Black and White
Chiang Rai is one of Thailand’s sleepier cities, more noted for being a gateway to the northern mountain scenery, hill tribe trekking, and escapes to Myanmar or Laos. Yet, it has a couple of sights that are amongst the most striking in Thailand: the magnificent Wat Rong Khun temple and its more unknown counterpart, the Black House.
While a lot of travellers will run the minute you mention the words “temple tourism,” these two gems in Chiang Rai are well worth a visit and are actually somewhat related. Known as the heaven and hell of architecture, Wat Rong Khun, also called the White Temple, and Baan Dam, or the Black House, were actually sculpted by two artists coming from the same school of thought, as the white wat is a project designed by an artist whose teacher built the black one!
Thawan Duchanee was one of Thailand’s legendary art masters. He passed away last year at the age of 74 and was considered a pioneer of avant garde Thai art. Duchanee studied under famed artist Silpa Bhirasri (also known as Corrado Feroci), an Italian who came to teach art in Thailand in the 1920s, took Thai citizenship, founded Silpakorn University, and was considered the father of modern Thai art. Duchanee spent a decade in Europe perfecting his craft (even spending three years to paint murals on the ceiling of a German palace) and then returned to Thailand and began doing creative interpretations of traditional Buddhist art, taking influences from Tibetan, Burmese, and Lanna northern art, and creating phantasmagoric scenes of Buddhas, demons, and beasts in a metaphysical cosmology.
The Black House is a series of architectural art projects that Duchanee devoted his life to, and the quiet grounds, some 8 kilometers north of town, are filled with a variety of his temple structures, mostly made of intricately carved dark wood, which are surrounded and filled with bizarre sculptures, statues, and other artwork, with plenty of macabre additions like dead animal skulls and skins being incorporated into the building furnishings.
While many of the buildings (which range from space-like domes to triangular shingle houses to one building that even resembles a submarine) cannot be entered, some of the larger temple-like complexes are open, and feature bone carvings, long snake skins, buffalo skulls, and antlers along with other occult-styled furniture that wouldn’t be too out of place in an Addams Family film or Disneyland’s Haunted Mansion/Mystic Manor. Needless to say, taxidermists will love this place.
Duchanee was the mentor, teacher, and idol of Chalermchai Kositpipat, another of Thailand’s top artists, and Kositpipat has his greatest opus on the south side of Chiang Rai. Wat Rong Khun is an ongoing project meant to symbolize heaven on earth, with its gleaming white color everywhere standing for purity and shining brightness. Kositpipat started his career painting movie ads on billboards and became a controversial figure for a time mixing contemporary images with Buddhist temple art, but today is one of the country’s most revered artists. These days, thousands of visitors flock daily to Wat Rong Khun, which is a visual masterpiece.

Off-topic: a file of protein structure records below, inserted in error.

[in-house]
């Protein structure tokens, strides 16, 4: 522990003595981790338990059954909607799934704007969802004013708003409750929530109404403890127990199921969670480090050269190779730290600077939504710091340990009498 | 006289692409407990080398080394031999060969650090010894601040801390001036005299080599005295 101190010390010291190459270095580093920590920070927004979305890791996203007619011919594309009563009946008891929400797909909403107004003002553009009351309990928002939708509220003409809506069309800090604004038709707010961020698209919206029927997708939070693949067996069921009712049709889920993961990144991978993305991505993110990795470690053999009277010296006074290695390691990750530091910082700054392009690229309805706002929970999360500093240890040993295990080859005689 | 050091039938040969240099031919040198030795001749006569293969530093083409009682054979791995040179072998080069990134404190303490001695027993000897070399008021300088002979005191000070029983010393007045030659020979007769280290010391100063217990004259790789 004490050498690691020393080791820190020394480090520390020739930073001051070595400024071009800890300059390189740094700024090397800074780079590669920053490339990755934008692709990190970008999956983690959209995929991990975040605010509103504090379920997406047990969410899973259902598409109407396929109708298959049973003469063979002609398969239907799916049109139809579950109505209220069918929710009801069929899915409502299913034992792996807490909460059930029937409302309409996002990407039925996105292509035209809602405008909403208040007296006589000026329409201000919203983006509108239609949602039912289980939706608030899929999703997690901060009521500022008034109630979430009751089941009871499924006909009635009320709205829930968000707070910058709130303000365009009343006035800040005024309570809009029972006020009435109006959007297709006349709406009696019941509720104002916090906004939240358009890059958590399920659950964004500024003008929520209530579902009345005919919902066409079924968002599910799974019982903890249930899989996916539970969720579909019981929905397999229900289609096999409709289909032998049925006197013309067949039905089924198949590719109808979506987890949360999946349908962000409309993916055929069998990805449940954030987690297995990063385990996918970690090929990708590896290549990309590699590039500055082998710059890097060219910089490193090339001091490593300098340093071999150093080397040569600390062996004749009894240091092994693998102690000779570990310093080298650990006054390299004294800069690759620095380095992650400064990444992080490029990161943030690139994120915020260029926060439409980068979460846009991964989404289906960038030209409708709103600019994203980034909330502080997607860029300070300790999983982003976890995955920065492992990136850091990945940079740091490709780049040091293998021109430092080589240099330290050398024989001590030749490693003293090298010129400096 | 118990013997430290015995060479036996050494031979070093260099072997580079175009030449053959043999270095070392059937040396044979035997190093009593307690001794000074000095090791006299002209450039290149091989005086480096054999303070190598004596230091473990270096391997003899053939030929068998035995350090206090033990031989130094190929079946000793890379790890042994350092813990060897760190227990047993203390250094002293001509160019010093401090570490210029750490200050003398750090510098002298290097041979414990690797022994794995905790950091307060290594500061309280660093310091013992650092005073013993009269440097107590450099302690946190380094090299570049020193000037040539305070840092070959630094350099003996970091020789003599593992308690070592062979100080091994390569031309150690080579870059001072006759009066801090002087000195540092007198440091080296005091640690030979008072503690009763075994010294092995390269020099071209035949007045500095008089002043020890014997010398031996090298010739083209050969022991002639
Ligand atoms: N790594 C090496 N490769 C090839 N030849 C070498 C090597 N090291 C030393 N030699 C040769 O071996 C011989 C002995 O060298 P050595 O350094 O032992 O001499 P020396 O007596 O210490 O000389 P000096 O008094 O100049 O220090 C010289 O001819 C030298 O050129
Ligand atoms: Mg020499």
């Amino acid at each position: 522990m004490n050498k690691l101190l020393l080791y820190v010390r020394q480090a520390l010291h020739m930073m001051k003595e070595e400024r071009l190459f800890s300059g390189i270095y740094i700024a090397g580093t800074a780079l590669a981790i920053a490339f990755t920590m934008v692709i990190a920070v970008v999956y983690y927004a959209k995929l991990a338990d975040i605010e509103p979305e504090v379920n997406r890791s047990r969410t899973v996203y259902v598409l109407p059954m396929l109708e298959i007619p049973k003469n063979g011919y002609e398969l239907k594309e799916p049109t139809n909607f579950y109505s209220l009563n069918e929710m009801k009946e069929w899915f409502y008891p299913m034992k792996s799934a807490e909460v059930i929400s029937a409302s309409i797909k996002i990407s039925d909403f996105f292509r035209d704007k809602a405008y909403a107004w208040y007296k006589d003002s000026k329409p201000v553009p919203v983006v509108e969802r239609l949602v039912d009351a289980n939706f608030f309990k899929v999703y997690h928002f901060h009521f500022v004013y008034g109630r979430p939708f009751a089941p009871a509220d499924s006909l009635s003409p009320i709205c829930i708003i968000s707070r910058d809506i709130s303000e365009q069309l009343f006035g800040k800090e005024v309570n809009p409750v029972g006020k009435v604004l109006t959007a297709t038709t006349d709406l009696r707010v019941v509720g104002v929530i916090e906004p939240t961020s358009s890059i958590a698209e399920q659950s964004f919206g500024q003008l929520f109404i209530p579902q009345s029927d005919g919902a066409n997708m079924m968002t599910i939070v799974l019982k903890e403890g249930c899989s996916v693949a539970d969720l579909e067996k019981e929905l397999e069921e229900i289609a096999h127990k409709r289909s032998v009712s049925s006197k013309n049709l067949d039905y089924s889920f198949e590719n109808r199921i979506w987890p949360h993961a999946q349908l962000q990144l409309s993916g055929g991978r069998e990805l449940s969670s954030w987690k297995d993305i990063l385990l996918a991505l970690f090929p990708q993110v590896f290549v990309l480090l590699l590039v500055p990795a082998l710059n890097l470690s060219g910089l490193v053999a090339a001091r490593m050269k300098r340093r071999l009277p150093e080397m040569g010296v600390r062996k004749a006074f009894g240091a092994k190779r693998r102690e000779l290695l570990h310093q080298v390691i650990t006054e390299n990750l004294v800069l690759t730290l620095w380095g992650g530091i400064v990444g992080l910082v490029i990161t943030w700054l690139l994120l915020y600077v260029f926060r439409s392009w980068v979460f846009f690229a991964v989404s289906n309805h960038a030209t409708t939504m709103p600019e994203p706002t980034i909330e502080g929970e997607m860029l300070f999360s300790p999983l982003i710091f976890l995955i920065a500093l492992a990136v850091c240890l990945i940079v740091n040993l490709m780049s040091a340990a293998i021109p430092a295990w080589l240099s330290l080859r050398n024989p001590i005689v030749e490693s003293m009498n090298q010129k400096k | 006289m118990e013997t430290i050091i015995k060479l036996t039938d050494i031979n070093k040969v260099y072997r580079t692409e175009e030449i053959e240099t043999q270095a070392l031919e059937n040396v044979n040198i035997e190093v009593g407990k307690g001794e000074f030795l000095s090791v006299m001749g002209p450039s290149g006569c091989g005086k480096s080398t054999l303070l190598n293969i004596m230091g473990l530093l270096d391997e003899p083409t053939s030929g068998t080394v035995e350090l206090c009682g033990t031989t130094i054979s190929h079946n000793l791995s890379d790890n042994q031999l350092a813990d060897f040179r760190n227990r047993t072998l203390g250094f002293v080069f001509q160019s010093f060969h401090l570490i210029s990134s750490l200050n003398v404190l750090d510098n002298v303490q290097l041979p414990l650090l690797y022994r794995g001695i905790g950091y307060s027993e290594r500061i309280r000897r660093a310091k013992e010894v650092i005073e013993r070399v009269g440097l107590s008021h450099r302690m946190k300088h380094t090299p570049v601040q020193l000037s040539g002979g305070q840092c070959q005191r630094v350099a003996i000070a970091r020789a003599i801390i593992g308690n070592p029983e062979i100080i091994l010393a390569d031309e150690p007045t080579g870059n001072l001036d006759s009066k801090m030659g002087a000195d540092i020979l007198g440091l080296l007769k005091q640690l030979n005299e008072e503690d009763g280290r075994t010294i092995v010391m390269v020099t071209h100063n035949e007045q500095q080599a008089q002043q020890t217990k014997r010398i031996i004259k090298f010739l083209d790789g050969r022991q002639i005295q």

Kositpipat has spent over 40 million baht of his own money to refurbish what was a decrepit, in disrepair local wat to what is now a stunning visual portrayal of classic Buddhist doctrine (human desire causes suffering, that is, money, materialism, greed, and passion) spiced up with lots of contemporary musings. The inner ubosot main building, where visitors may not take photos, is filled with bizarre murals featuring terror and nuclear attacks and images of Freddy Kruger and the Terminator. To get into this complex, one must cross a bridge of rebirth, under which lie thousands of white hands all reaching out from the underworld and meant to depict human desire.
While the temple resembles a rather surreal religious museum, it actually is far more than just a Gaudi-esque tourist attraction, as thousands of Thais come here to make merit and pay tribute to the message that Kositpipat is trying to send out.
Wat Rong Khun was heavily damaged in the earthquake of 2014, and at the time, Kositpipat said he would demolish the entire structure. However, scientists found that there really was not any major structural damage, and this caused Kositpipat to do a full turn and declare that he would spend the rest of his life working on the temple. One of the chedi spires still hangs off the top, looking like it is about to fall off, but other than this, much of the white wat looks as glorious as ever.
What is about as amazing as the architecture of these two stunning complexes is the fact that they are both completely and totally free! In a country where foreign visitors are often charged ten times the local price and where beautiful renowned temples are now charging whopping fees (Wat Phra Kaew and the Grand Palace in Bangkok or the temple recreation park of Muang Boran in Samut Prakan being two of the most notorious examples), these two gems, which I find to be possibly the most beautiful and innovative human-made tourist attractions in the country, are completely fee-less and most welcoming to the public.
While Wat Rong Khun does get thronged with tour groups and can be a real zoo, Baan Dam is far lesser known, mainly popular with Thais, and the grounds are a meditative and reflective spot. Both of them are highly worthy of a pilgrimage, and a great reason to spend an extra day or two next time you’re in Chiang Rai.
Wat Rong Khun – www.watrongkhun.org – About 15 kilometers south of Chiang Rai, just off of Highway 1 on Route 1208. Tel. 053-673-579. Open daily, 6:30 a.m.-6 p.m.
Baan Dam – thawan-duchanee.com/index-eng.htm – 9 kilometers north of town on Highway 1 and off a small side road on the left side of the highway. Tel. 053-776-333. Open daily 9 a.m.-5 p.m.